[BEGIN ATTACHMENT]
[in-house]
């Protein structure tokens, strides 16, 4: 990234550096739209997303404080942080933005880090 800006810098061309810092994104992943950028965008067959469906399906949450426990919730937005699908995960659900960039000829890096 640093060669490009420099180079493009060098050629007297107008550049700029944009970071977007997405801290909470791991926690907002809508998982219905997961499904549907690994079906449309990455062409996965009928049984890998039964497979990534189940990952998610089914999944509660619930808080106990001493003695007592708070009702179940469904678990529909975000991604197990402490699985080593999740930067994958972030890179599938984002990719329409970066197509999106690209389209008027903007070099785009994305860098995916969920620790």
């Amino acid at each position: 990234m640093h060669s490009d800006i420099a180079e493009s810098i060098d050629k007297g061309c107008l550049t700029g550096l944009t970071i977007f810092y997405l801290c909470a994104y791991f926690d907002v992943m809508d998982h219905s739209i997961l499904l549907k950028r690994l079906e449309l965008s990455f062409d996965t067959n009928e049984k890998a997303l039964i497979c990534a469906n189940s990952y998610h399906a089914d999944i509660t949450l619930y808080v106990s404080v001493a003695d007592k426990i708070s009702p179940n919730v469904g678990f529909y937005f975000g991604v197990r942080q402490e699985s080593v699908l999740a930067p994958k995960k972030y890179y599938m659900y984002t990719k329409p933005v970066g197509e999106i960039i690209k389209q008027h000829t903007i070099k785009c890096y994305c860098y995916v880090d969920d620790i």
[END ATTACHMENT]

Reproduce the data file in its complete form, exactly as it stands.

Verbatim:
[in-house]
């Protein structure tokens, strides 16, 4: 990234550096739209997303404080942080933005880090 800006810098061309810092994104992943950028965008067959469906399906949450426990919730937005699908995960659900960039000829890096 640093060669490009420099180079493009060098050629007297107008550049700029944009970071977007997405801290909470791991926690907002809508998982219905997961499904549907690994079906449309990455062409996965009928049984890998039964497979990534189940990952998610089914999944509660619930808080106990001493003695007592708070009702179940469904678990529909975000991604197990402490699985080593999740930067994958972030890179599938984002990719329409970066197509999106690209389209008027903007070099785009994305860098995916969920620790």
């Amino acid at each position: 990234m640093h060669s490009d800006i420099a180079e493009s810098i060098d050629k007297g061309c107008l550049t700029g550096l944009t970071i977007f810092y997405l801290c909470a994104y791991f926690d907002v992943m809508d998982h219905s739209i997961l499904l549907k950028r690994l079906e449309l965008s990455f062409d996965t067959n009928e049984k890998a997303l039964i497979c990534a469906n189940s990952y998610h399906a089914d999944i509660t949450l619930y808080v106990s404080v001493a003695d007592k426990i708070s009702p179940n919730v469904g678990f529909y937005f975000g991604v197990r942080q402490e699985s080593v699908l999740a930067p994958k995960k972030y890179y599938m659900y984002t990719k329409p933005v970066g197509e999106i960039i690209k389209q008027h000829t903007i070099k785009c890096y994305c860098y995916v880090d969920d620790i």